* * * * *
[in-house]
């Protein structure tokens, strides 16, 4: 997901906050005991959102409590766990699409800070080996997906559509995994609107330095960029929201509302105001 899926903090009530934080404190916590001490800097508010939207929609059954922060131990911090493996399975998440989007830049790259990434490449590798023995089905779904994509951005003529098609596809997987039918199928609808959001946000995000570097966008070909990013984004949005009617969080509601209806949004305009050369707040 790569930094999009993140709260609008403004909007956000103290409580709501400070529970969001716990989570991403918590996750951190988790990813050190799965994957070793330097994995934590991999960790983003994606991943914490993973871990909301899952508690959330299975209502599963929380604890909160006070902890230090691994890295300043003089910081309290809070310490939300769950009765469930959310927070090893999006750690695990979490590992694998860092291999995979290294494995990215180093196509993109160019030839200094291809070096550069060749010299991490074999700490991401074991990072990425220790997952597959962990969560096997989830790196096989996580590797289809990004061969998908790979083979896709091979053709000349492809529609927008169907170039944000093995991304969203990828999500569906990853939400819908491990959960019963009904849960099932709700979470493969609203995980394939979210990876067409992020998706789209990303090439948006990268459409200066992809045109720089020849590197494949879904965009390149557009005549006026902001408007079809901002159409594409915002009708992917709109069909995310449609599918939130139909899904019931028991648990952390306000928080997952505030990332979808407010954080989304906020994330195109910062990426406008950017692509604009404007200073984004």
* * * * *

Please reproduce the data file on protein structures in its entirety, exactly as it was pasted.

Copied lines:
[in-house]
């Protein structure tokens, strides 16, 4: 997901906050005991959102409590766990699409800070080996997906559509995994609107330095960029929201509302105001 899926903090009530934080404190916590001490800097508010939207929609059954922060131990911090493996399975998440989007830049790259990434490449590798023995089905779904994509951005003529098609596809997987039918199928609808959001946000995000570097966008070909990013984004949005009617969080509601209806949004305009050369707040 790569930094999009993140709260609008403004909007956000103290409580709501400070529970969001716990989570991403918590996750951190988790990813050190799965994957070793330097994995934590991999960790983003994606991943914490993973871990909301899952508690959330299975209502599963929380604890909160006070902890230090691994890295300043003089910081309290809070310490939300769950009765469930959310927070090893999006750690695990979490590992694998860092291999995979290294494995990215180093196509993109160019030839200094291809070096550069060749010299991490074999700490991401074991990072990425220790997952597959962990969560096997989830790196096989996580590797289809990004061969998908790979083979896709091979053709000349492809529609927008169907170039944000093995991304969203990828999500569906990853939400819908491990959960019963009904849960099932709700979470493969609203995980394939979210990876067409992020998706789209990303090439948006990268459409200066992809045109720089020849590197494949879904965009390149557009005549006026902001408007079809901002159409594409915002009708992917709109069909995310449609599918939130139909899904019931028991648990952390306000928080997952505030990332979808407010954080989304906020994330195109910062990426406008950017692509604009404007200073984004």